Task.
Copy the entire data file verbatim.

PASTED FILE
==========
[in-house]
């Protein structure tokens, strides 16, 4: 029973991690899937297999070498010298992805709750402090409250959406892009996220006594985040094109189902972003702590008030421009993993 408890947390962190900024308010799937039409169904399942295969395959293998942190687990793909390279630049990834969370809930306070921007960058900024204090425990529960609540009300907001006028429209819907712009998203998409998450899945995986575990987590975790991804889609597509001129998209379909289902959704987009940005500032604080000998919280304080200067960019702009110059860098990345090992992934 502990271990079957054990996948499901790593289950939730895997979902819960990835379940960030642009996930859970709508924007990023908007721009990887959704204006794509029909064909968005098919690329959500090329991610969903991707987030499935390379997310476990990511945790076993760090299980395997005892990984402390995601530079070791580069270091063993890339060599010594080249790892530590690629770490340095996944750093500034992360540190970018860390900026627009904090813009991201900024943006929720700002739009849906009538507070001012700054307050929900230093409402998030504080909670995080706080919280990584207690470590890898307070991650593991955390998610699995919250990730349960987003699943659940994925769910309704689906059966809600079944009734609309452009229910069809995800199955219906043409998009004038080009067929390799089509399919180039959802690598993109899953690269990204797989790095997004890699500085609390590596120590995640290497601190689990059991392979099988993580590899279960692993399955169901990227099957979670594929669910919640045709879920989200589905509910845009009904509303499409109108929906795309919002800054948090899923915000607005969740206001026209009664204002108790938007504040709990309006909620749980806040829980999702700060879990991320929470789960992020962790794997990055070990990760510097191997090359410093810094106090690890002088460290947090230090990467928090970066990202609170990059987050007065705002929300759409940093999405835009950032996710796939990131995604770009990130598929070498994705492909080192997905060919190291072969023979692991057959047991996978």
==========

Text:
[in-house]
């Protein structure tokens, strides 16, 4: 029973991690899937297999070498010298992805709750402090409250959406892009996220006594985040094109189902972003702590008030421009993993 408890947390962190900024308010799937039409169904399942295969395959293998942190687990793909390279630049990834969370809930306070921007960058900024204090425990529960609540009300907001006028429209819907712009998203998409998450899945995986575990987590975790991804889609597509001129998209379909289902959704987009940005500032604080000998919280304080200067960019702009110059860098990345090992992934 502990271990079957054990996948499901790593289950939730895997979902819960990835379940960030642009996930859970709508924007990023908007721009990887959704204006794509029909064909968005098919690329959500090329991610969903991707987030499935390379997310476990990511945790076993760090299980395997005892990984402390995601530079070791580069270091063993890339060599010594080249790892530590690629770490340095996944750093500034992360540190970018860390900026627009904090813009991201900024943006929720700002739009849906009538507070001012700054307050929900230093409402998030504080909670995080706080919280990584207690470590890898307070991650593991955390998610699995919250990730349960987003699943659940994925769910309704689906059966809600079944009734609309452009229910069809995800199955219906043409998009004038080009067929390799089509399919180039959802690598993109899953690269990204797989790095997004890699500085609390590596120590995640290497601190689990059991392979099988993580590899279960692993399955169901990227099957979670594929669910919640045709879920989200589905509910845009009904509303499409109108929906795309919002800054948090899923915000607005969740206001026209009664204002108790938007504040709990309006909620749980806040829980999702700060879990991320929470789960992020962790794997990055070990990760510097191997090359410093810094106090690890002088460290947090230090990467928090970066990202609170990059987050007065705002929300759409940093999405835009950032996710796939990131995604770009990130598929070498994705492909080192997905060919190291072969023979692991057959047991996978």